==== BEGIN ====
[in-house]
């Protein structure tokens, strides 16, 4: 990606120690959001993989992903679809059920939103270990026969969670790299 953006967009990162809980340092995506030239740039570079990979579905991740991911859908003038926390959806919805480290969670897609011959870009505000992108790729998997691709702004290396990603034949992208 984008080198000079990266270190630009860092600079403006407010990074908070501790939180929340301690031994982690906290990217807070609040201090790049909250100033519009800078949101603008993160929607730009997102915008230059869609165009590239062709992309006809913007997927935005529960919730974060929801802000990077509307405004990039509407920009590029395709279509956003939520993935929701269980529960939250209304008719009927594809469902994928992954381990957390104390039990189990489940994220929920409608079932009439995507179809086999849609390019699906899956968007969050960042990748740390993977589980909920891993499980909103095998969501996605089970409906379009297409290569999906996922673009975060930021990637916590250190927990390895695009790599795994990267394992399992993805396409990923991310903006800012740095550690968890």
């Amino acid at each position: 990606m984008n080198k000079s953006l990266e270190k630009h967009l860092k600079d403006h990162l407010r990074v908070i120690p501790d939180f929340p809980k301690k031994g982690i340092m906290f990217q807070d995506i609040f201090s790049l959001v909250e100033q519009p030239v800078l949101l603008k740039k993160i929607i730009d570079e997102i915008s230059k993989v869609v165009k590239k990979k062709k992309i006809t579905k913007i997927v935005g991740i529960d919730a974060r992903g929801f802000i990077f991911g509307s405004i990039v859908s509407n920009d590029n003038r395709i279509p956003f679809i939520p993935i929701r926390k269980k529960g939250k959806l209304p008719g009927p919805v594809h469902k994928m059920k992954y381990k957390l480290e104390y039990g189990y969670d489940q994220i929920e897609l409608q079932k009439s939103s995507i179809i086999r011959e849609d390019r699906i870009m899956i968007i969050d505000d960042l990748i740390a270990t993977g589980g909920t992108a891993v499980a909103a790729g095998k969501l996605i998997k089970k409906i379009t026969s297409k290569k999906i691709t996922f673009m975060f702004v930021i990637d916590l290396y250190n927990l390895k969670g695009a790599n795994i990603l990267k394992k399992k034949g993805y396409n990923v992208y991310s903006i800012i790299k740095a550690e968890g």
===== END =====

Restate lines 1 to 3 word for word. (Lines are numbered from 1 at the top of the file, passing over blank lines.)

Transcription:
[in-house]
């Protein structure tokens, strides 16, 4: 990606120690959001993989992903679809059920939103270990026969969670790299 953006967009990162809980340092995506030239740039570079990979579905991740991911859908003038926390959806919805480290969670897609011959870009505000992108790729998997691709702004290396990603034949992208 984008080198000079990266270190630009860092600079403006407010990074908070501790939180929340301690031994982690906290990217807070609040201090790049909250100033519009800078949101603008993160929607730009997102915008230059869609165009590239062709992309006809913007997927935005529960919730974060929801802000990077509307405004990039509407920009590029395709279509956003939520993935929701269980529960939250209304008719009927594809469902994928992954381990957390104390039990189990489940994220929920409608079932009439995507179809086999849609390019699906899956968007969050960042990748740390993977589980909920891993499980909103095998969501996605089970409906379009297409290569999906996922673009975060930021990637916590250190927990390895695009790599795994990267394992399992993805396409990923991310903006800012740095550690968890």
């Amino acid at each position: 990606m984008n080198k000079s953006l990266e270190k630009h967009l860092k600079d403006h990162l407010r990074v908070i120690p501790d939180f929340p809980k301690k031994g982690i340092m906290f990217q807070d995506i609040f201090s790049l959001v909250e100033q519009p030239v800078l949101l603008k740039k993160i929607i730009d570079e997102i915008s230059k993989v869609v165009k590239k990979k062709k992309i006809t579905k913007i997927v935005g991740i529960d919730a974060r992903g929801f802000i990077f991911g509307s405004i990039v859908s509407n920009d590029n003038r395709i279509p956003f679809i939520p993935i929701r926390k269980k529960g939250k959806l209304p008719g009927p919805v594809h469902k994928m059920k992954y381990k957390l480290e104390y039990g189990y969670d489940q994220i929920e897609l409608q079932k009439s939103s995507i179809i086999r011959e849609d390019r699906i870009m899956i968007i969050d505000d960042l990748i740390a270990t993977g589980g909920t992108a891993v499980a909103a790729g095998k969501l996605i998997k089970k409906i379009t026969s297409k290569k999906i691709t996922f673009m975060f702004v930021i990637d916590l290396y250190n927990l390895k969670g695009a790599n795994i990603l990267k394992k399992k034949g993805y396409n990923v992208y991310s903006i800012i790299k740095a550690e968890g």